Kenny Sasaki & The Tiki Boys
Island Slumber





Honolulu, Los Angeles, Tucson – and Tokyo? Kenny Sasaki & The Tiki Boys is the faux-band project of Tokyo-based music producer Ken Sasaki who, according to his website, is heavily influenced by English music and U.S. culture from his childhood onwards due to his habit of listening to programs featured on the Far East Network. He is the best example of the fact that (fake) Exotica music is heard all around the world and that it can be produced on the far side of the Exotica epicenters in the United States.


So far Sasaki has released three albums with The Tiky Boys of which the latest and, I believe, most ambitious one is called Island Slumber. Whereas the former two albums, Tiki Moon (2002) and Tiki Pop (2005), had a playful mood by using sounds of exotic birds and waterfalls plus drawings of tikis all over them, the third one exchanges the tikis for a green lava lamp and the playful mood for a more advanced, dreamy and overall consistent presentation of entirely original material.


Fly Me To The Island is the short starting point reminiscent to Hawaiian music and stripped to the bones due to the use of ukulele, acoustic guitar, marimba and subtle percussion. Trade Winds is one of those great songs that would make The Vanduras proud. Using not much more but surf guitars, bass guitars, rattles and drums, Sasaki is able to fabricate a similarly dreamful, entirely relaxing atmosphere due to the added hall effects of the main melody which works quite well in its quiet surroundings of carefully played percussion. The first downbeat of the song is especially well made.


Quiet Volcano is a hybrid of a clichéd mexican sounding, i.e. standoff, bullfighting or sundown evoking melody that is realized with a vibraphone and a bass guitar and thus sounds more exotic than the instrumentation and the played chords might let you think. A Night Of Ghosts is a very strong outcome that starts with a warped, echoey vibraphone, one of the few electronic filter effects applied on the album, and shortly thereafter features cheekily played surf guitars in time with a slow mambo groove. The melody is catchy and the improvisation of the hastily played vibraphone leaves a refreshingly icy impression.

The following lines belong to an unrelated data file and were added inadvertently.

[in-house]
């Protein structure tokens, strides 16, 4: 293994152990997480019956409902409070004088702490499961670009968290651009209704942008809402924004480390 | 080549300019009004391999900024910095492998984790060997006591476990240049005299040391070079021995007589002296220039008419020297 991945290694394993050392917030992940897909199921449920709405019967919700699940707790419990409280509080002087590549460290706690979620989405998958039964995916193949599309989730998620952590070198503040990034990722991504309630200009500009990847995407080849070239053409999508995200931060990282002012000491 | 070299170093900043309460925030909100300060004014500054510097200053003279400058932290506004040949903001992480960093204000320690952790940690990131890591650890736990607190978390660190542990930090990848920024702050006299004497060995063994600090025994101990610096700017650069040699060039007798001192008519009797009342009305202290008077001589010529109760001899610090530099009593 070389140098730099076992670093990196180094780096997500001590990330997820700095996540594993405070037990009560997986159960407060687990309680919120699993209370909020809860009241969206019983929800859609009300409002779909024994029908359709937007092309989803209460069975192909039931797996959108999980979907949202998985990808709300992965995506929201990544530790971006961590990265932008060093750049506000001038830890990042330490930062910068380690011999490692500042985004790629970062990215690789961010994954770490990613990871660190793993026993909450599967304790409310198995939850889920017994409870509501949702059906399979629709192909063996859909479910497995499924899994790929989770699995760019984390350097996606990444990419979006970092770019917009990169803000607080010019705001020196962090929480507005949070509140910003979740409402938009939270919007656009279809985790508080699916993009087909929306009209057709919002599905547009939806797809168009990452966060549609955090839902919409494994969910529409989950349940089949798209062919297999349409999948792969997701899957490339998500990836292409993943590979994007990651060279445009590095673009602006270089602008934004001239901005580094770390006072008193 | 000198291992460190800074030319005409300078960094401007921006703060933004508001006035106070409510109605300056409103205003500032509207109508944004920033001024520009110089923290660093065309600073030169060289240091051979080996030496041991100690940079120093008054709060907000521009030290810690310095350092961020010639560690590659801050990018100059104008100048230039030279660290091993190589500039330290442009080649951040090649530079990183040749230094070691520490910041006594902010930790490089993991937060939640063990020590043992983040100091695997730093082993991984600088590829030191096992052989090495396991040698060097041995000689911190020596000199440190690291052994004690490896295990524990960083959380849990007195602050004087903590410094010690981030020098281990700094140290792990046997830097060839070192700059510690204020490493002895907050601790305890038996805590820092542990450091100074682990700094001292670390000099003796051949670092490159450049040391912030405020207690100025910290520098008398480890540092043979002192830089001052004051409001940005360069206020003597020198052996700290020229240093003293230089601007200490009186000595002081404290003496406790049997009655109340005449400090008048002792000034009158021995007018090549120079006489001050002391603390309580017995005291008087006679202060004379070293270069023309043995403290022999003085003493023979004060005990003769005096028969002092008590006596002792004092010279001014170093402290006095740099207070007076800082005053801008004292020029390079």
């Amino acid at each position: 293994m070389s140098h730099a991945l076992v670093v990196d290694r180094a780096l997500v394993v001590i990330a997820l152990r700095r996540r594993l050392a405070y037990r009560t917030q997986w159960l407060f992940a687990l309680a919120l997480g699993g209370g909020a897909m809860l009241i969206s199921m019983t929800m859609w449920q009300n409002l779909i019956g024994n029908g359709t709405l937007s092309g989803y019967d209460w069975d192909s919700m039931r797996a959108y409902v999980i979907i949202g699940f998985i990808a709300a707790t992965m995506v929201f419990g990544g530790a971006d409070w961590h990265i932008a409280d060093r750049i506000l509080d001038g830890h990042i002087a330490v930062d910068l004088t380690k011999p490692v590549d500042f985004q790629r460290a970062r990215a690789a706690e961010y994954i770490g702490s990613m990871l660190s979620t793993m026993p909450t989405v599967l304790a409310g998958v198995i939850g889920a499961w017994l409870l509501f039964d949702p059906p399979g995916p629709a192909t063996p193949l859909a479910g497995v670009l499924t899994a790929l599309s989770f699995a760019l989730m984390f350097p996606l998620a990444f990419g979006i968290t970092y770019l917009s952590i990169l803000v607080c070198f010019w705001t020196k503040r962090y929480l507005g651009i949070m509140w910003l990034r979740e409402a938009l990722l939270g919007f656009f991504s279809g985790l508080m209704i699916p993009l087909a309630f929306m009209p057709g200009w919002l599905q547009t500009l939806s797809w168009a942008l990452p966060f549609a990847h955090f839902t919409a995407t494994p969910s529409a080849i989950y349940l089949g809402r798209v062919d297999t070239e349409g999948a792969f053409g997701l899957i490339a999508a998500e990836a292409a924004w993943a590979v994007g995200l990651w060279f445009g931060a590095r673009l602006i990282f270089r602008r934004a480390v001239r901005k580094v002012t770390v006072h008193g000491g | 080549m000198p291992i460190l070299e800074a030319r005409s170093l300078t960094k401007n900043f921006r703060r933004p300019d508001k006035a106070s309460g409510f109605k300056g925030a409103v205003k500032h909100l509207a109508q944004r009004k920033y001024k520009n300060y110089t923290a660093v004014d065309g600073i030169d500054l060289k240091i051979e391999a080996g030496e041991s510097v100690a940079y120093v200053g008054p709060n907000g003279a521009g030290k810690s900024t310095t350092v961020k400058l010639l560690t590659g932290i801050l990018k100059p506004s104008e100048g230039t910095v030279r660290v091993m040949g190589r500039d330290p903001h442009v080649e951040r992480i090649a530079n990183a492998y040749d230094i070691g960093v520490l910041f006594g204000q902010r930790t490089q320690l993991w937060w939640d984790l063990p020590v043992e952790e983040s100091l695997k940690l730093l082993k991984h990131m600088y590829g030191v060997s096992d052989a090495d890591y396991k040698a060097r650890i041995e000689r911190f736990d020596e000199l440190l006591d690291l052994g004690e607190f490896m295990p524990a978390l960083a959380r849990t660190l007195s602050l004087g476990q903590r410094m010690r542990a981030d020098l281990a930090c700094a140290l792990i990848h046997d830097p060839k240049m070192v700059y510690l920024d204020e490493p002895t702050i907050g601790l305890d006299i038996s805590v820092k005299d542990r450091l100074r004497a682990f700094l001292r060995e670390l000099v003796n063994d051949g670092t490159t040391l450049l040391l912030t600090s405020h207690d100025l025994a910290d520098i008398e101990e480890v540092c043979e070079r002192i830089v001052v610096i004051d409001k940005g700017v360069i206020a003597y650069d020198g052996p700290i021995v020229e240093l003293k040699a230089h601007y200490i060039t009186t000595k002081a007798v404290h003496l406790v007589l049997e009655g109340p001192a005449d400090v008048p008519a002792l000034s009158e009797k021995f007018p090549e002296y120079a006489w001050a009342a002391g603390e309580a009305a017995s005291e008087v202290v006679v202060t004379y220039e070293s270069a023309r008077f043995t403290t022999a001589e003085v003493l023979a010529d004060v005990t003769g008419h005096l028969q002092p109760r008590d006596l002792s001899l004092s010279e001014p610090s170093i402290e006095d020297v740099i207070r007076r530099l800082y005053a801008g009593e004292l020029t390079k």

My favorite track is Jellyfish, an immensely laidback groovy song that makes me feel drugged while I am being ingested with gentle vibraphones and strangely scaled guitars that thin out in different halftones each time – this one has to be heard to be believed, and while the effect isn‘t unique, it is nonetheless especially well applied here. Furthermore, the surrounding echo of the guitars gives me a feel of wideness, but the dry percussion lets me think otherwise. Truly a great implementation of instruments and reverb effects and surely Sasaki‘s finest tune on here.


Rum And Coke, finally, is the most quickly paced song on Island Slumber with reverberated vibraphones, a mad rock organ and a wild guitar. The trick is that a distinct melody is missing on this song and all the little melodies and instrumental solos seem to be improvised by Sasaki, which adds a beneficial variety to the album where everything else is played with great precision and every melody is sophisticatedly thought-out. The album ends on a rebellious tone that still integrates well with all the other songs because the instrumentation and production qualities are the same.


The variety of instruments and song structures is greater on Kenny Sasaki‘s prior albums, but the overall presentation on Island Slumber is that of an album rather than an admittedly great hodge-podge of various songs stitched together to form an album, as happened in Tiki Moon and Tiki Pop. This is the shortest but most accomplished album by Sasaki, the album title fits the mood created on most of the songs and interludes. However, if you like ambient noises of birds and exotic animals in contemporary Exotica, listen to Sasaki‘s first two albums, as there is plenty of creatures to be found on there.


Exotica Review 010: Kenny Sasaki & The Tiki Boys – Island Slumber (2010). Originally published on Dec. 18, 2011 at